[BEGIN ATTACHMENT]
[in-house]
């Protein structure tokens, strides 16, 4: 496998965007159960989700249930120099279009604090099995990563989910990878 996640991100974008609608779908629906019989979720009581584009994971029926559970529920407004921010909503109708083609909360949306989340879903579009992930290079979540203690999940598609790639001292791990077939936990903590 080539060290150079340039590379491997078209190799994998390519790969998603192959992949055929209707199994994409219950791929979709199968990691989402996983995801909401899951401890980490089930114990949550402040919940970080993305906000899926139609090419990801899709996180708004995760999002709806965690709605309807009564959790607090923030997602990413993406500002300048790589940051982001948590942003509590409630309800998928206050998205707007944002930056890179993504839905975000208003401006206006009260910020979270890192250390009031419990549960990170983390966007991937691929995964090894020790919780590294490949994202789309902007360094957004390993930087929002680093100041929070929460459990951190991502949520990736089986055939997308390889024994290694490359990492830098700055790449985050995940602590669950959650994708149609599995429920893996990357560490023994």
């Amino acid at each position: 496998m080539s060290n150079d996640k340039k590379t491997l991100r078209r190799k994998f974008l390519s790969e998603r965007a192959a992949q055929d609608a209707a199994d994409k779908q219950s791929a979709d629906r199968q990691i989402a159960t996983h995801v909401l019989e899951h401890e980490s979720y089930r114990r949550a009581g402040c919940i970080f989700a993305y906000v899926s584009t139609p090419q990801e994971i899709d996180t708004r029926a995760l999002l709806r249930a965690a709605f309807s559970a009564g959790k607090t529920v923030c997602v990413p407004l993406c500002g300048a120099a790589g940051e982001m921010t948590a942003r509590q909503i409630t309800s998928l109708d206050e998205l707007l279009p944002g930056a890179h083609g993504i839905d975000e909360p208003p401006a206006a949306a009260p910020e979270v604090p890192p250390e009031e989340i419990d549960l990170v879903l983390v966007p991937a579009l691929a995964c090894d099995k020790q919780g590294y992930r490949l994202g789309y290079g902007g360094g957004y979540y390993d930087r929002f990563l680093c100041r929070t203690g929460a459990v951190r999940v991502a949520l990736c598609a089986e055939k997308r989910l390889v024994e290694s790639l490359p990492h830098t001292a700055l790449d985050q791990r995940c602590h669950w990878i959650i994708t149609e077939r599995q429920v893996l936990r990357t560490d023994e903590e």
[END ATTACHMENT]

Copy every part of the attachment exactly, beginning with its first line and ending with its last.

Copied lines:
[in-house]
């Protein structure tokens, strides 16, 4: 496998965007159960989700249930120099279009604090099995990563989910990878 996640991100974008609608779908629906019989979720009581584009994971029926559970529920407004921010909503109708083609909360949306989340879903579009992930290079979540203690999940598609790639001292791990077939936990903590 080539060290150079340039590379491997078209190799994998390519790969998603192959992949055929209707199994994409219950791929979709199968990691989402996983995801909401899951401890980490089930114990949550402040919940970080993305906000899926139609090419990801899709996180708004995760999002709806965690709605309807009564959790607090923030997602990413993406500002300048790589940051982001948590942003509590409630309800998928206050998205707007944002930056890179993504839905975000208003401006206006009260910020979270890192250390009031419990549960990170983390966007991937691929995964090894020790919780590294490949994202789309902007360094957004390993930087929002680093100041929070929460459990951190991502949520990736089986055939997308390889024994290694490359990492830098700055790449985050995940602590669950959650994708149609599995429920893996990357560490023994």
């Amino acid at each position: 496998m080539s060290n150079d996640k340039k590379t491997l991100r078209r190799k994998f974008l390519s790969e998603r965007a192959a992949q055929d609608a209707a199994d994409k779908q219950s791929a979709d629906r199968q990691i989402a159960t996983h995801v909401l019989e899951h401890e980490s979720y089930r114990r949550a009581g402040c919940i970080f989700a993305y906000v899926s584009t139609p090419q990801e994971i899709d996180t708004r029926a995760l999002l709806r249930a965690a709605f309807s559970a009564g959790k607090t529920v923030c997602v990413p407004l993406c500002g300048a120099a790589g940051e982001m921010t948590a942003r509590q909503i409630t309800s998928l109708d206050e998205l707007l279009p944002g930056a890179h083609g993504i839905d975000e909360p208003p401006a206006a949306a009260p910020e979270v604090p890192p250390e009031e989340i419990d549960l990170v879903l983390v966007p991937a579009l691929a995964c090894d099995k020790q919780g590294y992930r490949l994202g789309y290079g902007g360094g957004y979540y390993d930087r929002f990563l680093c100041r929070t203690g929460a459990v951190r999940v991502a949520l990736c598609a089986e055939k997308r989910l390889v024994e290694s790639l490359p990492h830098t001292a700055l790449d985050q791990r995940c602590h669950w990878i959650i994708t149609e077939r599995q429920v893996l936990r990357t560490d023994e903590e």